CRS in Mexico

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CRS Work in Mexico

Catholic Relief Services seeks to promote human dignity and address systemic injustice in Mexico by responding to the immediate needs of the most vulnerable, advocating for just policies, and promoting solidarity between the people of Mexico and the United States.

To accomplish this, CRS Mexico provides services and support to migrants, who are among the most vulnerable groups in the country. We also assist small-scale farmers and workers, particularly those who have been most severely impacted by economic globalization trends. Other programming addresses microfinance along Mexico's border with the United States, worker rights and peacebuilding. CRS Mexico also builds relationships between dioceses, farmers and youth in both countries.


High unemployment and the growing displacement of family farmers and workers in Mexico and Central America have resulted in a steady stream of migrants traveling through Mexico. These migrants are especially vulnerable to abuses by police and other government agents. Thousands are assaulted and raped, some become ill, and others are injured in accidents while trying to ride freight trains — known as "the beasts" — that travel some 1,000 miles across Mexico. Along the U.S.-Mexico border, hundreds of people die each year from heat exhaustion, dehydration or exposure. CRS supports shelters and feeding stations throughout Mexico. Operated by the Catholic Church in Mexico, these operations provide emergency assistance to migrants. CRS also supports advocacy efforts in both Mexico and the United States to create safe and legal pathways for migrants to cross borders to find work.

Justice for Farmers

A large percentage of the people risking their lives to cross the border are migrants from rural Mexico. Most are family farmers who can no longer support their families. They migrate north as a last resort. Many are displaced grain farmers unable to compete with the subsidized U.S. grains that have come into Mexico since the North American Free Trade Agreement (NAFTA) went into effect. Many are indigenous farmers from southern Mexico, where the depletion of natural resources has seriously affected the ability of the land to produce enough food, and the cost of pesticides and chemical fertilizers has made farming prohibitively expensive. CRS Mexico works with local partners to address these issues by helping small-scale farmers diversify their production, find new markets for their crops and practice more sustainable farming methods.


Forty percent of Mexico's urban work force is employed in unregulated, home-based microenterprise, part of an informal economy that provides jobs for millions of Mexicans. In 2004, CRS Mexico and our partner organization, Borderlinks, initiated a pilot microlending project to provide credit to microentrepreneurs in the Mexican border city of Nogales, Sonora. The project provides loans of between $200 and $800 to borrowers, primarily women, who form community banks in their neighborhoods. Each member of the bank guarantees the loans of the other borrowers in the bank, operating on a peer solidarity system. The project has recently expanded to the border city of Ciudad Juarez, across the border from El Paso, Texas, and hopes to reach 6,500 borrowers by 2009.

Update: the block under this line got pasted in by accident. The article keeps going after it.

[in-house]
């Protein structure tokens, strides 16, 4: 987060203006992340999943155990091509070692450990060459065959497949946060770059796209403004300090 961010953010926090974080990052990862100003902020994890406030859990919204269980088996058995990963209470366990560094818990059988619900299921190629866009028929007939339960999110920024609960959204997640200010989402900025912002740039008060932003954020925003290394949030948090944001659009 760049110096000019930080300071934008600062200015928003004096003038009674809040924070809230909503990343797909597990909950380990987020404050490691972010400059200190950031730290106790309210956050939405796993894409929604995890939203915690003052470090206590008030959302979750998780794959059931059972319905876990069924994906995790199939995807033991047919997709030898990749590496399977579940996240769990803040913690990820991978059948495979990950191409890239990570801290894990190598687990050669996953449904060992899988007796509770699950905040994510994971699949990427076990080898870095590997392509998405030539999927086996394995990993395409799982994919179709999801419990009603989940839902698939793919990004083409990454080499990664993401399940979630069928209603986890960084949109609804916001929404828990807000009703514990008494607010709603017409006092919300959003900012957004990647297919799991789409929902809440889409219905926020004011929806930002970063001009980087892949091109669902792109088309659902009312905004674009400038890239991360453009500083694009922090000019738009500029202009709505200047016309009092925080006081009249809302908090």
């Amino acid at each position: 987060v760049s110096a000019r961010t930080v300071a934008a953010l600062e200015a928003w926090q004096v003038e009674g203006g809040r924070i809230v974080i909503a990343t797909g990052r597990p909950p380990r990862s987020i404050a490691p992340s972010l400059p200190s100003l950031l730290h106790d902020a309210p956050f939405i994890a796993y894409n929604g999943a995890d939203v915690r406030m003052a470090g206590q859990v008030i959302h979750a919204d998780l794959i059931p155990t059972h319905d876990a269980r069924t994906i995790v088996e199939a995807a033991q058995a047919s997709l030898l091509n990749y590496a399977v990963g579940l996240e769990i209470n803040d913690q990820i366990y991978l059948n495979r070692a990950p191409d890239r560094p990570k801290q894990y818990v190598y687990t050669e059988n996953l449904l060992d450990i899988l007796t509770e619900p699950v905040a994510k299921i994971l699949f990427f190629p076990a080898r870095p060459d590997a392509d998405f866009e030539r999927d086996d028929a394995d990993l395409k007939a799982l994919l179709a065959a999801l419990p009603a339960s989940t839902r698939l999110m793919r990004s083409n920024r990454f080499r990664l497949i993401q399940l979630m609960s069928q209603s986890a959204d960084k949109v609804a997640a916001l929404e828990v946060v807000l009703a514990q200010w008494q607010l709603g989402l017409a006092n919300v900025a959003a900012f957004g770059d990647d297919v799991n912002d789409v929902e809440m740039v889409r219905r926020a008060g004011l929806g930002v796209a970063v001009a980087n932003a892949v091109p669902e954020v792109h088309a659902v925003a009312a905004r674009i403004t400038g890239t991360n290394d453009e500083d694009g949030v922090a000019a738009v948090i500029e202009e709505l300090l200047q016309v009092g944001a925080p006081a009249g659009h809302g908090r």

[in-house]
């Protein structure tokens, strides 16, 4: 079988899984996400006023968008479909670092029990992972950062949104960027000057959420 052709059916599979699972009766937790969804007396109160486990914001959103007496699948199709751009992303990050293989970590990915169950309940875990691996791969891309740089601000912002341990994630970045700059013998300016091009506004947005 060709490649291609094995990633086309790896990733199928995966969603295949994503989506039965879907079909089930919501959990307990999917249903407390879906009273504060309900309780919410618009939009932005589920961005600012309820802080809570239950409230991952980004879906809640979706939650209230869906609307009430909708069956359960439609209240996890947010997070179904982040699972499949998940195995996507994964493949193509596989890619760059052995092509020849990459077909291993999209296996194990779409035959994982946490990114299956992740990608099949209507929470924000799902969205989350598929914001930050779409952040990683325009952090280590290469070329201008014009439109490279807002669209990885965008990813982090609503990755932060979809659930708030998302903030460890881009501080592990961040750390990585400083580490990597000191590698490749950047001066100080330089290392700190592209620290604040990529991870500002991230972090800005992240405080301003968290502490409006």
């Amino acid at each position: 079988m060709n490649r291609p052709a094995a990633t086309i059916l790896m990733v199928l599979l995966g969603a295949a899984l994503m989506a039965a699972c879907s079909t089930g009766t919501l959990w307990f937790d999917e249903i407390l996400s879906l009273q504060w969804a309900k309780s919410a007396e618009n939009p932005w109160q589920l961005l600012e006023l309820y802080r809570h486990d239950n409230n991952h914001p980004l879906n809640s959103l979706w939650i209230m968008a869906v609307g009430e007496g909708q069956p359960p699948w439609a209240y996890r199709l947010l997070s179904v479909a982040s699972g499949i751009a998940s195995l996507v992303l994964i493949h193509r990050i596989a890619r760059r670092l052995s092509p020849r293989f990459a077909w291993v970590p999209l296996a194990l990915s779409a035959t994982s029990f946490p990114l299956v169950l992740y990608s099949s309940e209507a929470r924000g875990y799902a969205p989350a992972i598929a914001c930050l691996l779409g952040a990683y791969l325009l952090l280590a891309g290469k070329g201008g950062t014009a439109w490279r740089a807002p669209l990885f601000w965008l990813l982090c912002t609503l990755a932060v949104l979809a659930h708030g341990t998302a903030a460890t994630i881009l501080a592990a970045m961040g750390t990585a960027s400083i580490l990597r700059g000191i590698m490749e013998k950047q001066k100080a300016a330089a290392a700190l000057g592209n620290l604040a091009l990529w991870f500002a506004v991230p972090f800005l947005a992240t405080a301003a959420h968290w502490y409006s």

Worker Rights

The Human Rights Watch World Report 2006 cites labor rights as a major concern in Mexico, where workers are subject to widespread violations of their basic rights. Arbitrary firings, a lack of basic occupational safety precautions, sexual harassment and violations of collective-bargaining contracts are a few of the most common violations. CRS works to promote greater respect for workers’ rights and better working conditions in Mexico. We support the Jesuit Center for Reflection and Action on Labor Issues in Mexico City, the Diocesan Labor Rights Apostolate of Ciudad Juarez, and the national Worker Rights Apostolate. These projects educate workers about their rights, provide legal representation, and support workers’ movements to improve wages and working conditions. Our efforts are grounded in Catholic social teachings’ respect for the dignity of work.

Human Rights and Peacebuilding

Human rights violations continue to be a concern in Mexico. According to the Human Rights Watch World Report 2006, torture remains a widespread problem in the Mexican criminal justice system, which "routinely fails to provide justice to victims of violent crime and human rights abuses." Mexico also experiences a large number of community-level conflicts, many over land and scarce natural resources, particularly in the poorer southern states of the country. CRS supports programs which promote and defend human rights in Mexico. Our peacebuilding and reconciliation efforts are concentrated in communities where people are divided over land allocation, natural resources, religion or politics. These divisions often result in armed conflict. Human rights and peacebuilding programs include projects that protect the rights of indigenous people in Chiapas and Chihuahua, and a collaborative peacebuilding initiative in eastern Chiapas.

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